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Data type defines the values that a variable can take, for example if a variable has int data type, it can only take integer values.

In java, we have two categories of data type:

  1. Primitive data types
  2. Non-primitive data types 

Arrays and Strings are non-primitive data types, we will discuss them later in the coming tutorials.

Here we will discuss primitive data types and literals in Java.

Java is a statically typed language. A language is statically typed, if the data type of a variable is known at compile time.

This means that you must specify the type of the variable (declare the variable) before you can use it.

In the last tutorial about Java Variables, we learned how to declare a variable, lets recall it:

int num;

So in order to use the variable num in our program, we must declare it first as shown above.

It is a good programming practice to declare all the variables ( that you are going to use) in the beginning of the program.


In Java, we have eight primitive data types: boolean, char, byte, short, int, long, float and double.

Java developers included these data types to maintain the portability of java as the size of these primitive data types do not change from one operating system to another.

byte, short, int and long data types are used for storing whole numbers.

float and double are used for fractional numbers.

char is used for storing characters(letters).

boolean data type is used for variables that holds either true or false.

byte: this can hold whole number between -128 and 127.

Mostly used to save memory and when you are certain that the numbers would be in the limit specified by byte data type.

Default size of this data type: 1 byte.
Default value: 0


class JavaExample {
public static void main(String[] args) {    
   byte num;    
   num = 113;    
Output: 113

Try the same program by assigning value of 150 to variable num, you would get type mismatch error because the value 150 is out of the range of byte data type.

The range of byte as I mentioned above is -128 to 127.

short: this is greater than byte in terms of size and less than integer.

Its range is -32,768 to 32767.

Default size of this data type: 2 byte

short num = 45678;

int: Used when short is not large enough to hold the number, it has a wider range: -2,147,483,648 to 2,147,483,647

Default size: 4 byte

Default value: 0


class JavaExample {
    public static void main(String[] args) { 
       short num;    
       num = 150;    

Output: 150

The byte data type couldn’t hold the value 150 but a short data type can because it has a wider range.

long: used when int is not large enough to hold the value, it has wider range than int data type, ranging from -9,223,372,036,854,775,808 to 9,223,372,036,854,775,807.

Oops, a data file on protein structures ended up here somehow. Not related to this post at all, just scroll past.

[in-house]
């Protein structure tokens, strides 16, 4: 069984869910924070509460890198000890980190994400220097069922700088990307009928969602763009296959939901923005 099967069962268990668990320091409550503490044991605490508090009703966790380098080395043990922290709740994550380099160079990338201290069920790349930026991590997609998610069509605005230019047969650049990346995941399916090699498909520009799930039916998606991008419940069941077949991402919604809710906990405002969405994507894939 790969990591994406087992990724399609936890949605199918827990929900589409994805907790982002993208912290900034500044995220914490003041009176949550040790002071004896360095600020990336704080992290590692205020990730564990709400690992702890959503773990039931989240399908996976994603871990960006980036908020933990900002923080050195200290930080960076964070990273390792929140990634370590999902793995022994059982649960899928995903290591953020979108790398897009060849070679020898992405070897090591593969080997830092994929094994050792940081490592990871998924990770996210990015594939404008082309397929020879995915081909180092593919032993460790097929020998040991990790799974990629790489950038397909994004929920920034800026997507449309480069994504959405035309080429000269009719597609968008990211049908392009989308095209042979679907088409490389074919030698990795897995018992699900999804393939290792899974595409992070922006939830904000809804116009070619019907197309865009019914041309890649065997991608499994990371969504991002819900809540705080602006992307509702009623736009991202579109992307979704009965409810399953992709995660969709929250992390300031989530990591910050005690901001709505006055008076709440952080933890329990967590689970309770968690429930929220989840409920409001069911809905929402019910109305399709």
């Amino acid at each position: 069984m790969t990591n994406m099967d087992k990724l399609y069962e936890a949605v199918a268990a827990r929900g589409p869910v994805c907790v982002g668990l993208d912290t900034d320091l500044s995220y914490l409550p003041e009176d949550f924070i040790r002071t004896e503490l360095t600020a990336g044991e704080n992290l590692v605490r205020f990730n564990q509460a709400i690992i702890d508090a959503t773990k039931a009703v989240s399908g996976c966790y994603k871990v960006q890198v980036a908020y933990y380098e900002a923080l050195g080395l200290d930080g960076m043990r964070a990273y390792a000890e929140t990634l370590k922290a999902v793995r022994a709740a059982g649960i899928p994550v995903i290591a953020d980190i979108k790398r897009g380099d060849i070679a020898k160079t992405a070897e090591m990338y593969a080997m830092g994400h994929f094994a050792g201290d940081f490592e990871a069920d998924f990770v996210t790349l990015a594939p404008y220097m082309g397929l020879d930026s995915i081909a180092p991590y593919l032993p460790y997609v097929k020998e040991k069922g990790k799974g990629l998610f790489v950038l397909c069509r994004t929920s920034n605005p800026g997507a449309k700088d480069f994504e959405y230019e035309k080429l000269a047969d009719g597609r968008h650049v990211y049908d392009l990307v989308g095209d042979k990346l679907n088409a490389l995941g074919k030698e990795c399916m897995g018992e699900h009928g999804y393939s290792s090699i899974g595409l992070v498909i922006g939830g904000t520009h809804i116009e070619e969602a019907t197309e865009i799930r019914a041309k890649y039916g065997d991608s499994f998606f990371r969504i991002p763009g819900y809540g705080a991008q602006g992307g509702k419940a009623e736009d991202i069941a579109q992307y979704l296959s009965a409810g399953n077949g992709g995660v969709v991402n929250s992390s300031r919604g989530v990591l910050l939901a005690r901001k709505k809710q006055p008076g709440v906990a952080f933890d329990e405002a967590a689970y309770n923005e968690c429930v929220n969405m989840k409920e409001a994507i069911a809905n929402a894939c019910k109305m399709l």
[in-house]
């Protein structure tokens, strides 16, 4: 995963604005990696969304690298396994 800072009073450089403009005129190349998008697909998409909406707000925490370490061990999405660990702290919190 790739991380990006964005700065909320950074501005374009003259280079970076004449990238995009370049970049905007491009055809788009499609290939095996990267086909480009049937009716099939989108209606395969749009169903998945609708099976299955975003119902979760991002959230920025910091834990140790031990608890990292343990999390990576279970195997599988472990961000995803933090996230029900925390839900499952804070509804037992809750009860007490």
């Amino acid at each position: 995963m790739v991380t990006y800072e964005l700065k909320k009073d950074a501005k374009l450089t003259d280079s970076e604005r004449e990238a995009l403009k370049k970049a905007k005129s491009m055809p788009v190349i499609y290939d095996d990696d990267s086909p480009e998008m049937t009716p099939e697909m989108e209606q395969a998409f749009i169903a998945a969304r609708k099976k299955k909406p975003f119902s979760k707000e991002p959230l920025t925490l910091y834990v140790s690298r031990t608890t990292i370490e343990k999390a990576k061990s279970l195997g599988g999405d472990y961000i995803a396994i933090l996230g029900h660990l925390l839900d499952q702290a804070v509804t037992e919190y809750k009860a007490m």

size: 8 bytes

Default value: 0


class JavaExample {
    public static void main(String[] args) {
      long num = -12332252626L;    

double: Sufficient for holding 15 decimal digits

size: 8 bytes


class JavaExample {
    public static void main(String[] args) {    
       double num = -42937737.9d;    
Output: -4.29377379E7

float: Sufficient for holding 6 to 7 decimal digits.

size: 4 bytes

class JavaExample {
    public static void main(String[] args) {
    	float num = 19.98f;
Output: 19.98

boolean: holds either true of false.

class JavaExample {
    public static void main(String[] args) {    
       boolean b = false;    


char: holds characters.

size: 2 bytes

class JavaExample {
    public static void main(String[] args) {    
       char ch = 'Z';    


A literal is a fixed value that we assign to a variable in a Program.

int num=10;
Here value 10 is a Integer literal.

char ch = 'A';

Here A is a char literal


Integer literals are assigned to the variables of data type byte, short, int and long.

byte b = 100;

short s = 200;

int num = 13313131;

long l = 928389283L;

Float Literals

double num1 = 22.4;

float num2 = 22.4f;

Note: Always suffix float value with the “f” else compiler will consider it as x double.


Used for char and String type.

char ch = 'Z';
String str = "Bradawl";


We have learned about data types in Java. We discussed primitive and non-primitive data types.

We went further to show some examples on how to use each data types in Java.

If you have any questions or suggestions kindly use the comment box below and I will get back to you as soon as possible.

In our next Java programming tutorial, we will cover Java operators.

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